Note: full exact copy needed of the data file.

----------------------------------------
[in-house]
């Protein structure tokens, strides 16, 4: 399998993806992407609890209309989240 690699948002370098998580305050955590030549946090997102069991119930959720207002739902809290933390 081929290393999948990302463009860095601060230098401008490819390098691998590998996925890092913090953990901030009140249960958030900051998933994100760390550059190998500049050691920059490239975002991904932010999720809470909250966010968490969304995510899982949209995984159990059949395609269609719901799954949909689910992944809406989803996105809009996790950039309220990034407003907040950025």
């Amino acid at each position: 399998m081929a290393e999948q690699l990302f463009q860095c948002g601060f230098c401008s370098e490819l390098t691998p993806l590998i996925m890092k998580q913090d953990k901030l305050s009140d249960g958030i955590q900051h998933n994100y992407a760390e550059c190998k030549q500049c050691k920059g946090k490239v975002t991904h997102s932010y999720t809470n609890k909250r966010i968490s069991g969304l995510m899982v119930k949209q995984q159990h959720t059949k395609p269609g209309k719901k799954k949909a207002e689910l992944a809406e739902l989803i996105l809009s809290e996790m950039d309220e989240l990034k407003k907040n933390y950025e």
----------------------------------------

[in-house]
């Protein structure tokens, strides 16, 4: 399998993806992407609890209309989240 690699948002370098998580305050955590030549946090997102069991119930959720207002739902809290933390 081929290393999948990302463009860095601060230098401008490819390098691998590998996925890092913090953990901030009140249960958030900051998933994100760390550059190998500049050691920059490239975002991904932010999720809470909250966010968490969304995510899982949209995984159990059949395609269609719901799954949909689910992944809406989803996105809009996790950039309220990034407003907040950025």
């Amino acid at each position: 399998m081929a290393e999948q690699l990302f463009q860095c948002g601060f230098c401008s370098e490819l390098t691998p993806l590998i996925m890092k998580q913090d953990k901030l305050s009140d249960g958030i955590q900051h998933n994100y992407a760390e550059c190998k030549q500049c050691k920059g946090k490239v975002t991904h997102s932010y999720t809470n609890k909250r966010i968490s069991g969304l995510m899982v119930k949209q995984q159990h959720t059949k395609p269609g209309k719901k799954k949909a207002e689910l992944a809406e739902l989803i996105l809009s809290e996790m950039d309220e989240l990034k407003k907040n933390y950025e």